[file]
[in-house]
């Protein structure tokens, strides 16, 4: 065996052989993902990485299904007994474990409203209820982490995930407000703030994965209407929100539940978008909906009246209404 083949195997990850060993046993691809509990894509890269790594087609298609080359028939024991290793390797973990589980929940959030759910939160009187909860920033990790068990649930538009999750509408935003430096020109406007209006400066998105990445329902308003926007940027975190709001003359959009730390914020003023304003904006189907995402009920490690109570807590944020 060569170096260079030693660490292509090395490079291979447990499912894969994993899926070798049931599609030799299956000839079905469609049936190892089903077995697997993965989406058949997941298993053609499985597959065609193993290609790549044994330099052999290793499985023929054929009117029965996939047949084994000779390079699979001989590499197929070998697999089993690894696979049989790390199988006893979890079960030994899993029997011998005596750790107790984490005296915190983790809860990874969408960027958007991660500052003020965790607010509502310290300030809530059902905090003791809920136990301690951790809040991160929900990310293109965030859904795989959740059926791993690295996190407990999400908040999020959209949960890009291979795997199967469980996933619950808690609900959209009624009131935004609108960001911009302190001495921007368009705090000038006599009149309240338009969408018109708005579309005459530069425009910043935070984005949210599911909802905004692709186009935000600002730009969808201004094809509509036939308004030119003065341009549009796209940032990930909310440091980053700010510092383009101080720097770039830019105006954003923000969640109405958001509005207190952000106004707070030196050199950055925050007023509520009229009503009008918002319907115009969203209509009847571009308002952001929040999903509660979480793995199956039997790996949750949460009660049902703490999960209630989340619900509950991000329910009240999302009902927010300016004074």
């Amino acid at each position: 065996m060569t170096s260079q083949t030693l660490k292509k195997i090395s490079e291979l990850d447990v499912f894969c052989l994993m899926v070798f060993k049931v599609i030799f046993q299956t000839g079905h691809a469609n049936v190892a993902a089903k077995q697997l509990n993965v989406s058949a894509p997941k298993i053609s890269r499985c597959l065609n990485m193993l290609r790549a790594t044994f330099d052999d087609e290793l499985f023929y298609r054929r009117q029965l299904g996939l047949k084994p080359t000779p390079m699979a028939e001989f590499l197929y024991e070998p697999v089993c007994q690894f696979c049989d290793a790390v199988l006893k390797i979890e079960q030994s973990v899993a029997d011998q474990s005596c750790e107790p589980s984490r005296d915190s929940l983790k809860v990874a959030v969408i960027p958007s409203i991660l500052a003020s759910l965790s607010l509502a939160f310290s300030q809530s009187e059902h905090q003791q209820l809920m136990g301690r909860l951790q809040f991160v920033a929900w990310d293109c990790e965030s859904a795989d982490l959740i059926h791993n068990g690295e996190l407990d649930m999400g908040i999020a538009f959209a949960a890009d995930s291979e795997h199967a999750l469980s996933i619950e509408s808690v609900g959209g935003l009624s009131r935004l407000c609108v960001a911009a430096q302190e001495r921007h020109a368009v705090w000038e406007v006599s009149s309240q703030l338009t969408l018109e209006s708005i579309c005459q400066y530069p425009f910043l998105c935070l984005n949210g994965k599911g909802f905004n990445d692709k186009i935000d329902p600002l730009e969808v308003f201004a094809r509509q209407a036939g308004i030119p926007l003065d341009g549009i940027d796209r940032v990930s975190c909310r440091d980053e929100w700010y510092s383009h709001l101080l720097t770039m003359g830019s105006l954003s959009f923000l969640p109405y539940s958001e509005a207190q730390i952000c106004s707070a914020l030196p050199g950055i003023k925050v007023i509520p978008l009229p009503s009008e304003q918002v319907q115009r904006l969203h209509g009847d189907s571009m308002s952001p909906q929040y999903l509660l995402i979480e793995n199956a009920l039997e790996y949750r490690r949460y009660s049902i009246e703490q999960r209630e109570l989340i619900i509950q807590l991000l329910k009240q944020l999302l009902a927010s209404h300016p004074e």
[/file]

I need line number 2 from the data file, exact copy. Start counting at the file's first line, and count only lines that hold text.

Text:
């Protein structure tokens, strides 16, 4: 065996052989993902990485299904007994474990409203209820982490995930407000703030994965209407929100539940978008909906009246209404 083949195997990850060993046993691809509990894509890269790594087609298609080359028939024991290793390797973990589980929940959030759910939160009187909860920033990790068990649930538009999750509408935003430096020109406007209006400066998105990445329902308003926007940027975190709001003359959009730390914020003023304003904006189907995402009920490690109570807590944020 060569170096260079030693660490292509090395490079291979447990499912894969994993899926070798049931599609030799299956000839079905469609049936190892089903077995697997993965989406058949997941298993053609499985597959065609193993290609790549044994330099052999290793499985023929054929009117029965996939047949084994000779390079699979001989590499197929070998697999089993690894696979049989790390199988006893979890079960030994899993029997011998005596750790107790984490005296915190983790809860990874969408960027958007991660500052003020965790607010509502310290300030809530059902905090003791809920136990301690951790809040991160929900990310293109965030859904795989959740059926791993690295996190407990999400908040999020959209949960890009291979795997199967469980996933619950808690609900959209009624009131935004609108960001911009302190001495921007368009705090000038006599009149309240338009969408018109708005579309005459530069425009910043935070984005949210599911909802905004692709186009935000600002730009969808201004094809509509036939308004030119003065341009549009796209940032990930909310440091980053700010510092383009101080720097770039830019105006954003923000969640109405958001509005207190952000106004707070030196050199950055925050007023509520009229009503009008918002319907115009969203209509009847571009308002952001929040999903509660979480793995199956039997790996949750949460009660049902703490999960209630989340619900509950991000329910009240999302009902927010300016004074």